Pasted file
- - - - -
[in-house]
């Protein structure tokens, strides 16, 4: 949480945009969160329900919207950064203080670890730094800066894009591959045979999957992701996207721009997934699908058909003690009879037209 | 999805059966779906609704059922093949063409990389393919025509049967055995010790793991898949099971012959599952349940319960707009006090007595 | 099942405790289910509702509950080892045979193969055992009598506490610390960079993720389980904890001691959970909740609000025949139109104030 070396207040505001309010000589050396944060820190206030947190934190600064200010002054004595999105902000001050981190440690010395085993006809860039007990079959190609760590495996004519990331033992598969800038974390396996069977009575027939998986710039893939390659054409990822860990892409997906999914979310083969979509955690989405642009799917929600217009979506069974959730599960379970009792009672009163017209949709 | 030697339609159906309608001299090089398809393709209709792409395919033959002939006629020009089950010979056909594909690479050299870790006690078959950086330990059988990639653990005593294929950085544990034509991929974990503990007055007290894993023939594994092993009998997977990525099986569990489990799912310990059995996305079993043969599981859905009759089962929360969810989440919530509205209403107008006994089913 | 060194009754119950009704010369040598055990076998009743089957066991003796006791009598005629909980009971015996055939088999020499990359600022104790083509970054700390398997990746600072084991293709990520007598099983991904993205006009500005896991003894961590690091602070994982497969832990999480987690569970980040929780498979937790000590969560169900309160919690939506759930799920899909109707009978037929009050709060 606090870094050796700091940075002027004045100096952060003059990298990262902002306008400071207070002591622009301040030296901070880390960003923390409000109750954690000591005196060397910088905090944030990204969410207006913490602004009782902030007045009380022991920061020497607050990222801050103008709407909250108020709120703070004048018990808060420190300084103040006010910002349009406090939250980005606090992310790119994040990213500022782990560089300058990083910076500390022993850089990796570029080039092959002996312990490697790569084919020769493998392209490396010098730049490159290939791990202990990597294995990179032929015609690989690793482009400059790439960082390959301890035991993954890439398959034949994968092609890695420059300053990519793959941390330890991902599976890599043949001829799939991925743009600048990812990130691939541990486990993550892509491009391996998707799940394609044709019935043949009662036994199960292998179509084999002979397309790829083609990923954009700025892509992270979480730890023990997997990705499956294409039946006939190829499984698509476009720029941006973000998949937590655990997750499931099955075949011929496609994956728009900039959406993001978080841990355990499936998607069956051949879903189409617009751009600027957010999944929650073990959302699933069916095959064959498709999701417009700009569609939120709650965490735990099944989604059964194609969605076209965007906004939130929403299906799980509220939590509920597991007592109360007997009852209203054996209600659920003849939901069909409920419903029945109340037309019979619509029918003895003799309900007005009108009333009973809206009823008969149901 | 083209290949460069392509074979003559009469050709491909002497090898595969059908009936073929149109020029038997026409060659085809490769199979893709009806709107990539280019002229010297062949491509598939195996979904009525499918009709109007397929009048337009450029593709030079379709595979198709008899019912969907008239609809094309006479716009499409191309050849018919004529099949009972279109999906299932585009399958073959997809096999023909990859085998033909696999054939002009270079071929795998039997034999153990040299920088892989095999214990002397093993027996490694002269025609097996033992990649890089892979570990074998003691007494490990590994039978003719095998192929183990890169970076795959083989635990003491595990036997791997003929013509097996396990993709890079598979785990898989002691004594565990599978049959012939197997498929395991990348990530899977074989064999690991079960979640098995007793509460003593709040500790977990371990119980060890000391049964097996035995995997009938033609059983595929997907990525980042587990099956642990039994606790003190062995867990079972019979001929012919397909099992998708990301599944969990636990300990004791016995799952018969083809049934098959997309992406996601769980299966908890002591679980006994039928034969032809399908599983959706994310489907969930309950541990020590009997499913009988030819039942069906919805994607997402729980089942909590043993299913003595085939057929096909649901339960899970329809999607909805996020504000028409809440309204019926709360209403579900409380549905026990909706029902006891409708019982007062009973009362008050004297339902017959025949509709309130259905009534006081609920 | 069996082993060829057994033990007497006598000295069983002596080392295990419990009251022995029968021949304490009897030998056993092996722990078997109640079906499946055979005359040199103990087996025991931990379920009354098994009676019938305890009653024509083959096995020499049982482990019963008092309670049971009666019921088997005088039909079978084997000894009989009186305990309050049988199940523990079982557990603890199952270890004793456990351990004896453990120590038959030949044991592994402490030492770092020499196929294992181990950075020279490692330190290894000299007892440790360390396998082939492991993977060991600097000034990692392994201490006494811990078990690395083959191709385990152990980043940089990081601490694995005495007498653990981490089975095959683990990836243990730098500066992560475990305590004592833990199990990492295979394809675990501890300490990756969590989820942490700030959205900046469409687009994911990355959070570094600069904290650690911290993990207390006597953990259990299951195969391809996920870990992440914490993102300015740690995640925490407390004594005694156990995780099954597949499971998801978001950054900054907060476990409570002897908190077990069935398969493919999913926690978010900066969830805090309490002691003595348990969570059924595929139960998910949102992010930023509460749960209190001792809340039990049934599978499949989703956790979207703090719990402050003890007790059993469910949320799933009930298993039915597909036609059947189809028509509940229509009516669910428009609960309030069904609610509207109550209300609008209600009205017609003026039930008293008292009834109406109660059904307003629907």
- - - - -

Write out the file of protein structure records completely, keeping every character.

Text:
[in-house]
């Protein structure tokens, strides 16, 4: 949480945009969160329900919207950064203080670890730094800066894009591959045979999957992701996207721009997934699908058909003690009879037209 | 999805059966779906609704059922093949063409990389393919025509049967055995010790793991898949099971012959599952349940319960707009006090007595 | 099942405790289910509702509950080892045979193969055992009598506490610390960079993720389980904890001691959970909740609000025949139109104030 070396207040505001309010000589050396944060820190206030947190934190600064200010002054004595999105902000001050981190440690010395085993006809860039007990079959190609760590495996004519990331033992598969800038974390396996069977009575027939998986710039893939390659054409990822860990892409997906999914979310083969979509955690989405642009799917929600217009979506069974959730599960379970009792009672009163017209949709 | 030697339609159906309608001299090089398809393709209709792409395919033959002939006629020009089950010979056909594909690479050299870790006690078959950086330990059988990639653990005593294929950085544990034509991929974990503990007055007290894993023939594994092993009998997977990525099986569990489990799912310990059995996305079993043969599981859905009759089962929360969810989440919530509205209403107008006994089913 | 060194009754119950009704010369040598055990076998009743089957066991003796006791009598005629909980009971015996055939088999020499990359600022104790083509970054700390398997990746600072084991293709990520007598099983991904993205006009500005896991003894961590690091602070994982497969832990999480987690569970980040929780498979937790000590969560169900309160919690939506759930799920899909109707009978037929009050709060 606090870094050796700091940075002027004045100096952060003059990298990262902002306008400071207070002591622009301040030296901070880390960003923390409000109750954690000591005196060397910088905090944030990204969410207006913490602004009782902030007045009380022991920061020497607050990222801050103008709407909250108020709120703070004048018990808060420190300084103040006010910002349009406090939250980005606090992310790119994040990213500022782990560089300058990083910076500390022993850089990796570029080039092959002996312990490697790569084919020769493998392209490396010098730049490159290939791990202990990597294995990179032929015609690989690793482009400059790439960082390959301890035991993954890439398959034949994968092609890695420059300053990519793959941390330890991902599976890599043949001829799939991925743009600048990812990130691939541990486990993550892509491009391996998707799940394609044709019935043949009662036994199960292998179509084999002979397309790829083609990923954009700025892509992270979480730890023990997997990705499956294409039946006939190829499984698509476009720029941006973000998949937590655990997750499931099955075949011929496609994956728009900039959406993001978080841990355990499936998607069956051949879903189409617009751009600027957010999944929650073990959302699933069916095959064959498709999701417009700009569609939120709650965490735990099944989604059964194609969605076209965007906004939130929403299906799980509220939590509920597991007592109360007997009852209203054996209600659920003849939901069909409920419903029945109340037309019979619509029918003895003799309900007005009108009333009973809206009823008969149901 | 083209290949460069392509074979003559009469050709491909002497090898595969059908009936073929149109020029038997026409060659085809490769199979893709009806709107990539280019002229010297062949491509598939195996979904009525499918009709109007397929009048337009450029593709030079379709595979198709008899019912969907008239609809094309006479716009499409191309050849018919004529099949009972279109999906299932585009399958073959997809096999023909990859085998033909696999054939002009270079071929795998039997034999153990040299920088892989095999214990002397093993027996490694002269025609097996033992990649890089892979570990074998003691007494490990590994039978003719095998192929183990890169970076795959083989635990003491595990036997791997003929013509097996396990993709890079598979785990898989002691004594565990599978049959012939197997498929395991990348990530899977074989064999690991079960979640098995007793509460003593709040500790977990371990119980060890000391049964097996035995995997009938033609059983595929997907990525980042587990099956642990039994606790003190062995867990079972019979001929012919397909099992998708990301599944969990636990300990004791016995799952018969083809049934098959997309992406996601769980299966908890002591679980006994039928034969032809399908599983959706994310489907969930309950541990020590009997499913009988030819039942069906919805994607997402729980089942909590043993299913003595085939057929096909649901339960899970329809999607909805996020504000028409809440309204019926709360209403579900409380549905026990909706029902006891409708019982007062009973009362008050004297339902017959025949509709309130259905009534006081609920 | 069996082993060829057994033990007497006598000295069983002596080392295990419990009251022995029968021949304490009897030998056993092996722990078997109640079906499946055979005359040199103990087996025991931990379920009354098994009676019938305890009653024509083959096995020499049982482990019963008092309670049971009666019921088997005088039909079978084997000894009989009186305990309050049988199940523990079982557990603890199952270890004793456990351990004896453990120590038959030949044991592994402490030492770092020499196929294992181990950075020279490692330190290894000299007892440790360390396998082939492991993977060991600097000034990692392994201490006494811990078990690395083959191709385990152990980043940089990081601490694995005495007498653990981490089975095959683990990836243990730098500066992560475990305590004592833990199990990492295979394809675990501890300490990756969590989820942490700030959205900046469409687009994911990355959070570094600069904290650690911290993990207390006597953990259990299951195969391809996920870990992440914490993102300015740690995640925490407390004594005694156990995780099954597949499971998801978001950054900054907060476990409570002897908190077990069935398969493919999913926690978010900066969830805090309490002691003595348990969570059924595929139960998910949102992010930023509460749960209190001792809340039990049934599978499949989703956790979207703090719990402050003890007790059993469910949320799933009930298993039915597909036609059947189809028509509940229509009516669910428009609960309030069904609610509207109550209300609008209600009205017609003026039930008293008292009834109406109660059904307003629907």